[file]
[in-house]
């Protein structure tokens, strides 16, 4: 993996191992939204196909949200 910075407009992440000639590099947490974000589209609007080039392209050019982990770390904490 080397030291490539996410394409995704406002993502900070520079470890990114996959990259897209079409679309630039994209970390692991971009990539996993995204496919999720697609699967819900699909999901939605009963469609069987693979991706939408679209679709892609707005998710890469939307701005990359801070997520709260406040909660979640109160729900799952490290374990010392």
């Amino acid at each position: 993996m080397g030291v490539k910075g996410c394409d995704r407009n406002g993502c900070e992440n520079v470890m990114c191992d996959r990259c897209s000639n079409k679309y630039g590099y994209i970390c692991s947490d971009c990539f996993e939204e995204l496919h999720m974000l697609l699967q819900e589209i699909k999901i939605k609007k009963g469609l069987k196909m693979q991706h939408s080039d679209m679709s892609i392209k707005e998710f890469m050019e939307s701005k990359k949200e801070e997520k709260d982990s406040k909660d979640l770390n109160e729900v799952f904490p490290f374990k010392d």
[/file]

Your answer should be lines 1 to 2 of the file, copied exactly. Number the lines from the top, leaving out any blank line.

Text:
[in-house]
């Protein structure tokens, strides 16, 4: 993996191992939204196909949200 910075407009992440000639590099947490974000589209609007080039392209050019982990770390904490 080397030291490539996410394409995704406002993502900070520079470890990114996959990259897209079409679309630039994209970390692991971009990539996993995204496919999720697609699967819900699909999901939605009963469609069987693979991706939408679209679709892609707005998710890469939307701005990359801070997520709260406040909660979640109160729900799952490290374990010392």